While I’ve never been diagnosed with it myself, kidney disease has touched just about every facet of my life. At home and at work, I’ve experienced firsthand just how much it can change a person’s life. From the treatments and waiting for a transplant, to the overwhelming financial challenges that can come with it, dialysis brings its own set of difficulties that are hard to fully understand unless you or someone you love is going through it.

Kidney disease runs in my husband’s family, so we always knew he may need to go on dialysis. While he did spend time on dialysis treatments — an experience that’s incredibly straining and exhausting no matter who you are — he thankfully was able to receive a successful kidney transplant.

I saw how much finally getting a kidney transplant can mean, and decided to play my own part in helping others who have been directly affected by kidney disease like our family was. So, six months after my husband received his transplant, I donated a kidney myself to help another family in need. Now, I continue to advocate for kidney disease patients and help to raise awareness for how this disease touches so many lives.

But there’s another way kidney disease has played a part in my life: through my work. I’m a social worker, and constantly see the heavy financial burden that living with kidney disease, and especially going through dialysis, places on countless patients. All too often, it comes back to struggling to get the right amount of coverage, forcing immense bills onto patients.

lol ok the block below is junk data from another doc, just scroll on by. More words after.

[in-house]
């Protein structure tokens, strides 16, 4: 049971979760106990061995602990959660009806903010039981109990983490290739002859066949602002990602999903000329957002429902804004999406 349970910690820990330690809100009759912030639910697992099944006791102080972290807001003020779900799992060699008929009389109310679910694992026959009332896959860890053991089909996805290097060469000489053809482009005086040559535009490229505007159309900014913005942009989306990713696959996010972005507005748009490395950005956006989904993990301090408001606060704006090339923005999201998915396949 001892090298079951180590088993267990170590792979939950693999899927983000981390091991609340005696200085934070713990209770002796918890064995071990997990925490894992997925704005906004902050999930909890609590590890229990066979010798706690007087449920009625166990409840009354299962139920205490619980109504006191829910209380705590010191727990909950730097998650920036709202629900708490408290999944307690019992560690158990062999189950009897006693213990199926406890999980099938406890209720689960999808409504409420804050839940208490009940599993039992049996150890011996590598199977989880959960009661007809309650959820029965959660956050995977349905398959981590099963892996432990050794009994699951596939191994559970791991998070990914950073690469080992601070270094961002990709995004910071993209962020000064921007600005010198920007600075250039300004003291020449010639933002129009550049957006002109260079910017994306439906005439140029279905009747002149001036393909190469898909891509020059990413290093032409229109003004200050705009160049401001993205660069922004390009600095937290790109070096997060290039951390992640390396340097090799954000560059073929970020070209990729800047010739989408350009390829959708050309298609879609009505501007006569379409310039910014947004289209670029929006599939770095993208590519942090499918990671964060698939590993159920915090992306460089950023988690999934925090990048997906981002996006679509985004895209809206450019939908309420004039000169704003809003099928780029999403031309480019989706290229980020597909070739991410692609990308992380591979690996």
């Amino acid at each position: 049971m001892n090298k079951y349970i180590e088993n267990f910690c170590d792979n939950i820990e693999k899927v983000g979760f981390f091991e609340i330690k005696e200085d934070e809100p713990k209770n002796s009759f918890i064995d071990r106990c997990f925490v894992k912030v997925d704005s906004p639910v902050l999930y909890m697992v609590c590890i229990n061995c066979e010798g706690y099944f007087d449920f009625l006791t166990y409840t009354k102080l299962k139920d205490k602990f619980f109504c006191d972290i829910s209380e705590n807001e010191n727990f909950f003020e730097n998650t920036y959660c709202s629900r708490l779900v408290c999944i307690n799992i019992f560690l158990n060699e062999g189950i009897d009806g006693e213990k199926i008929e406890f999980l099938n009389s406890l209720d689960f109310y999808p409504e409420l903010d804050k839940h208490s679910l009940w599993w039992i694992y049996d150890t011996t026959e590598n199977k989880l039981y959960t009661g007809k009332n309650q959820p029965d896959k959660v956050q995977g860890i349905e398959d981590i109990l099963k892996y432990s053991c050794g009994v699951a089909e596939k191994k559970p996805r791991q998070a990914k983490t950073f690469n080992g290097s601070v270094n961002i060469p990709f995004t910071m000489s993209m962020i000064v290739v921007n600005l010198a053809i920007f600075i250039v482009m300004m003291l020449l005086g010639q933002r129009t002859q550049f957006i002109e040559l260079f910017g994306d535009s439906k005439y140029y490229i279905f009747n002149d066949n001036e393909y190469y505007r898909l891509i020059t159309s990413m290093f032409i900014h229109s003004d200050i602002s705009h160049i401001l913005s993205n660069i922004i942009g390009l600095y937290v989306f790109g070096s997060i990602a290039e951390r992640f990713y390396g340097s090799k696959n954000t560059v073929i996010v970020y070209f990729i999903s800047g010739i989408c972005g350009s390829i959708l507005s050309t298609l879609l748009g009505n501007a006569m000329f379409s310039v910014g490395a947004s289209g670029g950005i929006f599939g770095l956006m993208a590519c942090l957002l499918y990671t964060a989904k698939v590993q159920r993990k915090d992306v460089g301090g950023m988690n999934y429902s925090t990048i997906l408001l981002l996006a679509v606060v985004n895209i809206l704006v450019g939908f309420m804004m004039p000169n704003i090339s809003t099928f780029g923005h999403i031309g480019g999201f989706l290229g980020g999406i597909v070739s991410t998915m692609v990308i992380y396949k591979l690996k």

My husband thankfully received good coverage for his treatments through his work as a radiologist, but all the time I see patients struggling when their medications or treatments aren’t covered by Medicare, especially if they’re under 65. In some cases, I’ve seen patients give up altogether and opt to go into hospice care because the financial burden and other difficulties were simply too much.

This shouldn’t happen. Dialysis patients shouldn’t have to live with the constant anxiety of whether they will be able to continue to afford their treatments. They should have options to meet the costs that Medicare doesn’t cover, rather than being forced to make such life-altering decisions simply because they don’t have the coverage they need.

Thankfully, Congress is working on a solution that could help, and several of Pennsylvania’s members in the House of Representatives are helping to lead the way.

Reps. Susan Wild, Madeleine Dean and Brian Fitzpatrick are co-sponsoring the Jack Reynolds Memorial Medigap Expansion Act, which would make Medigap coverage easier to get for dialysis patients who are under 65. That way, if Medicare doesn’t fully cover the cost of a treatment on its own, those patients won’t have to worry about making up the remaining amount (which can often be up to 20% of the total cost of the treatment).

It’s encouraging to see members of Congress from both sides coming together to support this, and I hope that Pennsylvania’s other members of Congress join in to help pass this important bill. It has the potential to change lives, and make going through dialysis a less daunting financial hurdle for families across the country.

The current way of doing things needs to change, and this is the perfect place to start. By passing this act, Congress can take a major step toward improving the lives of countless patients and their families, and I sincerely hope they make this a priority moving forward.

Lynne Wright, Mechanicsburg, Pennsylvania